Presentation on theme: "Individual Differences, Mental Ability, and Personality."— Presentation transcript:
Individual Differences, Mental Ability, and Personality
People show substantial individual differences, or variations in how they respond to the same situation based on personal characteristics Behavior is a function of person interacting with the environment: B = f (P x E) Individual Differences
Behavior is therefore determined by the effects of the individual and the environment on each other Individual Differences (2)
Individual Differences (3) Exceptional managers capitalize on strengths of workers. Individual differences have many consequences including productivity and quality.
Consequences (1) Seven consequences of individual differences that have a major impact on managing people are as follows : People differ in productivity. Quality of work varies because people vary in their propensity for achieving high-quality results. Empowerment is effective with some workers, but not with all. A given leadership style does not work with all people.
Consequences (2) People differ in their need for contact with other people. Company management will find that commitment to the firm varies considerably. Workers vary in their level of self-esteem that in turn influences their productivity and capacity to take on additional responsibility.
Demographic Diversity Refers to background factors that shape worker attitudes and behavior Sex and gender differences Generation and age-based differences such as Baby Boomers, generation Y Ethnic, racial, and cultural differences (culture has biggest effect)
Sex and Gender Differences Evidence suggests that there are few differences between men and women in such factors as ability and motivation that will affect their job performance. Gender differences in communication patterns have been noted. Men typically communicate to convey information or establish status. Women are more likely to communicate to establish rapport and solve problems. A researcher has noted that men are more likely to value equity, whereas women opt for equality. Onverinflated claims of gender differences can do harm in the workplace, such denying people opportunities.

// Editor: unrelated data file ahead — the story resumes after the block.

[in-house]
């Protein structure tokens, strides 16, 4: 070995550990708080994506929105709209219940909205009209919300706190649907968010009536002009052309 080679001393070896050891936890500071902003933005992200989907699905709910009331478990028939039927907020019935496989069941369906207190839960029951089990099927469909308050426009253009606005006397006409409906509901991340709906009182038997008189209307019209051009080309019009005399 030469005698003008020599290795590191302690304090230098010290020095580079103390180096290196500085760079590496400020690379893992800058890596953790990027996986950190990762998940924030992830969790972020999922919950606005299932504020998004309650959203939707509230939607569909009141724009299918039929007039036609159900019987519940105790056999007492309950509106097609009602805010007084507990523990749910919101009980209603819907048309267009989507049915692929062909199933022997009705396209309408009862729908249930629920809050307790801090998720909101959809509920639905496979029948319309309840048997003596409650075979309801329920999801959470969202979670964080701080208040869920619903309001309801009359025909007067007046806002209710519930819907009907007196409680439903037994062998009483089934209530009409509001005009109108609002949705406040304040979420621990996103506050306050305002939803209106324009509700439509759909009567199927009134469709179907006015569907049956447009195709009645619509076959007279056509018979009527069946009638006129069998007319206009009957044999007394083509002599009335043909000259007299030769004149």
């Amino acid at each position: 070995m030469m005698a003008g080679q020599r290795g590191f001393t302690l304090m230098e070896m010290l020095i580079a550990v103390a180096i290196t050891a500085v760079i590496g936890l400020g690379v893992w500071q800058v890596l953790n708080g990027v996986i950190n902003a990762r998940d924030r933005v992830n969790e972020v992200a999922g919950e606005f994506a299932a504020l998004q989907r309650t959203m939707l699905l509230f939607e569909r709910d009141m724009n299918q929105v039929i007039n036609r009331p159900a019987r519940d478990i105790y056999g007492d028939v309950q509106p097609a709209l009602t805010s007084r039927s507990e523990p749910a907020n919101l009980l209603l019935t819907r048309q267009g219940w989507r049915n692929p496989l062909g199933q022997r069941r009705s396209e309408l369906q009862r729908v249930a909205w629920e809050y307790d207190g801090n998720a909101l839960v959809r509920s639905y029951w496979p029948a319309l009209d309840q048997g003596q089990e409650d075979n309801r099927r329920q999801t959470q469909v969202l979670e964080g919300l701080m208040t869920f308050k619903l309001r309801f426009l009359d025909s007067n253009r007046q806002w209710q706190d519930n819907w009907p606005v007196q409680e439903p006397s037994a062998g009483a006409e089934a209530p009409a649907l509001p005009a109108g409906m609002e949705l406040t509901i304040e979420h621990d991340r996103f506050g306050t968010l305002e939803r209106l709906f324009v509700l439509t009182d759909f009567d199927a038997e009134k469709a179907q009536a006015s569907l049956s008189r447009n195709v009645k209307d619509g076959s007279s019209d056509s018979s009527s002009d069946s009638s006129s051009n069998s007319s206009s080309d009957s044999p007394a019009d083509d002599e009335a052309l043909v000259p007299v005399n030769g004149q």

Generational and Age-Based Differences People may behave differently on the job based somewhat on the behaviors and attitudes of many members of their generation. The four generations currently in the workforce are: Traditionalists (1925 – 1945) Baby boomers (1946 – 1960) Generation X (1961 – 1980) Generation Y (1981 – present) Every generation is influenced by major economic, political, and social events of its era, such as the Great Depression, the women’s movement, and advances in information technology
Gen Y, also called Millennials, differ from Gen X and baby boomers in many ways, but perhaps most significantly in their media savvy, their need for quick gratification and recognition, and their lack of long-term commitment to a particular company "This is a generation that expects a lot from institutions. They expect learning opportunities, creative challenges and proof of their ability to add value," Bruce Tulgan, founder of Rainmaker Thinking, a New Haven, Connecticut. (http://www.workforce.com/section/06/feature/24/64/42/ html)
Ethnic, Racial, and Cultural Differences Ethnic and racial differences in job performance and behavior are usually attributable to culture rather than ethnicity itself. some ethnic groups take long lunch breaks because of their culture, not the fact of being a particular nationality Demographic diversity will often give an organization a competitive advantage - similarity to the work group positively influenced the individual’s perception of group productivity and commitment to the work group. Job satisfaction tends to higher for employees when others of similar demographic characteristics are present in the workplace
Mental ability (Intelligence) Intelligence is capacity to acquire and apply knowledge Components of Intelligence Triarchic theory (analytical, creative, and practical intelligence) Multiple Intelligences (8 types or faculties)